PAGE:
8 Don Arnold Corriette Dominica Dorothy Fraser Guyana Dusan Zupka Suiza Dustano Jose Niño Duque Edgar Murillo Gonzalez Edna Margarita Rodriguez Eduard Cala Eduardo Aguirre Panelista Eduardo Jose Gonzalez Angulo Eduardo Velez Edwin Pinto Elkin Aníbal Monsalve Erika Zea Erwin Suarez Rojas Colmbia Fabian Arellano Costa Rica Fabian Nenaho Felix C- Menicocci Fernando Casanova Peru Francisco Burbano Francisco Mendoza Uni Gabriel Platzeerck Gerard Gomez Moderador mesa 5 German Valencia Guillermo Escobar Castro Panelista Gustavo Caranta Haris Sanahuja Panama Hector Ortiz Heidi Peugeot Francia Hernan Pulgarin Hernando Gómez Hugo Camelo Ian King Ibeth Castro Gómez Comité organizador-dgr Idelia Ferdinand Saint Vincent and the Grenadines Isabel Hernandez Isabelle Granger Panama Ivan Dario Gomez Iván Darío Rendón Iván Morales Cepredenac Ivonne Ramos Jackeline Saavedra Duarte Jacob Opadeyi Panelista Caribe Jaime Efren Garcia Saltos Ecuador Jaime Espeleta Niño. Jaime Lopez Jairo Bárcenas Jason Garcia Javier Gordon Venezuela Javier Lopez Medina Estados Unidos Javier Pava Jennifer Guralnick Comité organizador-unisdr Jeremy Collymore CDEMA Jesus A. Cuases Jesús Herney Moreno Rojas Jhon Martinez Johny Eduardo Camacho Jonatan Umbarilla 8

9 Jorge Escurra Panelista Peru Jorge Fernandez Bussy Panelista Jorge Fernandez Esperon Cuba Jorge Pérez Chacón Bolivia José Aquino Mendoza Honduras Jose Castillo José Garcia Mozo Jose Guerrero Jose Gutierrez Jose Joaquin Chacon Panelista Costa Rica Jose Joaquin Chacon Solano Costa Rica José Luis Barbier Presidente Mesa 2 Jose Nicolas Aguayo Ramirez Estados Unidos Jose Nicolas Vega Lastre Jose Maria Niño Duque Juan Carlos Contreras Juan Carlos Lavado Juan Carlos Lobo Juan Carlos Villagran UNSPIDER Juan F. Herrera Juan Pablo Sarmiento USA Julian Lizarazo Julie Cazenave Nicaragua Julio Bardi Julio García Panama Karema Aikens-Mitchell Panelista Jamaica Karla Markley Vergara Ecuador Kathleen Pinard Byrne Dominica Krystell Santamaría Landy Rodriguez Panelista Venezuela Leonardo Ardila Letizia Rossano Suiza Lida Janeth González Ligia Esther Calderon Nicaragua Lilia Patricia Arias Duarte Liliana Avila Liliana Orosco Lina Dorado Lourdes Pérez Luis Felipe Palomino Rodríguez Caprade Luis Fernando Correa Luis Fernando Delgado Luz Amanda Pulido Comité organizador Luz Mary Ramirez Marin Magda González Marc van Wynsberghe Republica Dominicana Marcela Bellizzia Margarita Maria Montoya Montoy Margarita Villalobos Comité organizador Maria Angela Leal pineda Guatemala Maria del Pilar Pérez. Panelista Maria del Pilar Rodriguez Maria Jesus Izquierdo Carballo Panama María Yaniree Alvarez Nicaragua Marjorie Soto Franco Panelista IFRC Marta Valdés Estribí Panamá Martha Calvache. 9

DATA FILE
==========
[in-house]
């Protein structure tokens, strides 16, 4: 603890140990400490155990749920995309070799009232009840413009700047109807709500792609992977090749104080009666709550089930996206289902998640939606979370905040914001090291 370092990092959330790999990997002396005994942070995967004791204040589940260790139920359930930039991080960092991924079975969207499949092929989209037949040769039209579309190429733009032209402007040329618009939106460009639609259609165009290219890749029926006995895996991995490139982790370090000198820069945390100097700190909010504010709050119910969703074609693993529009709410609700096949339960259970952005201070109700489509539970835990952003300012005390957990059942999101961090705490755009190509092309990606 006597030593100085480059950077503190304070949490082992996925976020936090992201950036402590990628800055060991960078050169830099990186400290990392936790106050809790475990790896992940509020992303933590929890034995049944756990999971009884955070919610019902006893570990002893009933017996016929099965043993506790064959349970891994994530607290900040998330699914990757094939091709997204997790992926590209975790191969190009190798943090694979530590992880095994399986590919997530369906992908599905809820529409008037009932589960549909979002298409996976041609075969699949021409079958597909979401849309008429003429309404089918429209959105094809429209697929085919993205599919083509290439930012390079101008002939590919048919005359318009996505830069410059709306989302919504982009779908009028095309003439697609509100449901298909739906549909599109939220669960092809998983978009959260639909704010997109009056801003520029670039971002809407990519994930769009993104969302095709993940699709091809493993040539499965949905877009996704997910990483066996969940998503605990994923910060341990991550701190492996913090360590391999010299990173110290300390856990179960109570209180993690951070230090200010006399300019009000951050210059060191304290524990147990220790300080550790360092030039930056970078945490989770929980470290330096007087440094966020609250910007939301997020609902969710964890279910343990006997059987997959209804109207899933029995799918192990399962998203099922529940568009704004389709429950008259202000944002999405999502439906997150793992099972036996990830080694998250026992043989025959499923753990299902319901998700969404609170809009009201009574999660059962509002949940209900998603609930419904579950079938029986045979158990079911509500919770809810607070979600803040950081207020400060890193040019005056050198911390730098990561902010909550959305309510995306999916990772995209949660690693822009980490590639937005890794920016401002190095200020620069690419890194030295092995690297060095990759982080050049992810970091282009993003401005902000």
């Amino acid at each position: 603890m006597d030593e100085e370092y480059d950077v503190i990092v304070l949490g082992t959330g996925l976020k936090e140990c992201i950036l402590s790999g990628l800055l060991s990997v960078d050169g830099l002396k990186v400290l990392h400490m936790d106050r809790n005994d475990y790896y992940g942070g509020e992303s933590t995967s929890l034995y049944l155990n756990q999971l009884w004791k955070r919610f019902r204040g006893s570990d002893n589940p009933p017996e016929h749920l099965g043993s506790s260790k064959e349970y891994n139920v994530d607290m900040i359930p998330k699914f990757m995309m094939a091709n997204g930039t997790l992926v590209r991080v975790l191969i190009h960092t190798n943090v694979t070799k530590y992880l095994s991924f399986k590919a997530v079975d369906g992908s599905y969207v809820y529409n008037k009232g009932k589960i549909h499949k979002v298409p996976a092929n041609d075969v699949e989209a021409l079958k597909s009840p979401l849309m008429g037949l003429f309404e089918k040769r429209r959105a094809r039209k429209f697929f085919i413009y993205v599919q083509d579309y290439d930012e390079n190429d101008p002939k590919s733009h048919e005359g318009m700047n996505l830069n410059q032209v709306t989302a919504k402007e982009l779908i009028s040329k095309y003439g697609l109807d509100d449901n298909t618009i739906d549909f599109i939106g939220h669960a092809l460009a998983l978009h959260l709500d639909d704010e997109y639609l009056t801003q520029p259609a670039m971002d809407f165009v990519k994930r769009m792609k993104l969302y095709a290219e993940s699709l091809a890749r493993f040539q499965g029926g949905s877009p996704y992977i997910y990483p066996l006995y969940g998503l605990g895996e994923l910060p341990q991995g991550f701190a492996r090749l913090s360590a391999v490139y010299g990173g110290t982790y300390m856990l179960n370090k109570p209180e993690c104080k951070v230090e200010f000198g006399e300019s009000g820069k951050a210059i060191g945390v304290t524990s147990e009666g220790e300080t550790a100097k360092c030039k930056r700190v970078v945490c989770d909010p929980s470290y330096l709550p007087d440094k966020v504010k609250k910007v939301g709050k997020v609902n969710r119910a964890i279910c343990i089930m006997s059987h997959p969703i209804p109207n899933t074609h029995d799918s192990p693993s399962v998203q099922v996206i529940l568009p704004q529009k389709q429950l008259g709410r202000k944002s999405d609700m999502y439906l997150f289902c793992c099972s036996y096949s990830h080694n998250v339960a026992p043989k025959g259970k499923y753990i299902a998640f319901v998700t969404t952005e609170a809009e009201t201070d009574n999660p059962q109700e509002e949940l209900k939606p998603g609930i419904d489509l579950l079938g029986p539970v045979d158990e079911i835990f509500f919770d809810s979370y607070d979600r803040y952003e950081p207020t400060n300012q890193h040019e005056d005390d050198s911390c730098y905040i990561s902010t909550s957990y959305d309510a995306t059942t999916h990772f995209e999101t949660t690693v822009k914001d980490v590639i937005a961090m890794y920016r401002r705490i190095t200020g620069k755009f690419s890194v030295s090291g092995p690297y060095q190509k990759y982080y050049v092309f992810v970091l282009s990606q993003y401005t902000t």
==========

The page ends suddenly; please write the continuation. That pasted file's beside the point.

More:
10 Martha Herrera Martha Liliana Carreño España Martha Pinto Martha Quiroz Martha Teresa Martinez Burbano Michella Accerenzi Ecuador Mike Ellerbeck Canada Milagro Gonzalez Costa rica Ministro Carlos Costa Presidente mesa 3 Myriam Urzua Mexico Nelson Toca Republica Dominicana Nery Duarte Costa Rica Nestor Garzòn Noel de Jesus Marquez Ramirez Venezuela Nohora Eugenia Villegas Mesa Panama Nury Vanegas Omar Agudelo Suárez Orlando Jimenez Oscar Andrés Ospina Arcila Oscar Arango Costa rica Oscar Guevara Oswaldo López Bravo Ecuador Pablo González Comité Organizador OEA Percy Alvarado Peru Philbert Brown Jamaica Philmore Mullin Antigua and Barbuda Pitaud Marie Chantal Haiti Raul Garcia Raul Martinez Camadro Ricardo Lozano Panelista Ricardo Mena Comité organizador UNISDR Roberto Martinez Rocio Londoño Ronald Jackson Jamaica Sandra Charter Rolle Dominica Sandra Liliana Cano Sergio Lacambra Moderator mesa 1 Silvia Graciela Quiroga Sonia Lobo Valverde Costa Rica Stephen Latham USA Stephen Rusell Bahamas Terence R. Walters Granada Teresa Marroquin Guatemala Uriel Bando Murrieta Panelista México Viceministro Nelson Toca Presidente mesa 4 Victor Leonardo López Walberto Herazo Waldo Cortese Uruguay 10

11 Walter Cotte Werner Roberto Ramírez Guatemala Wilber Ortiz Wilkferg Vanegas Comité organizador William Dueñas William Redondo Xavier Castellanos Moderador mesa 2 Ximena Rojas 11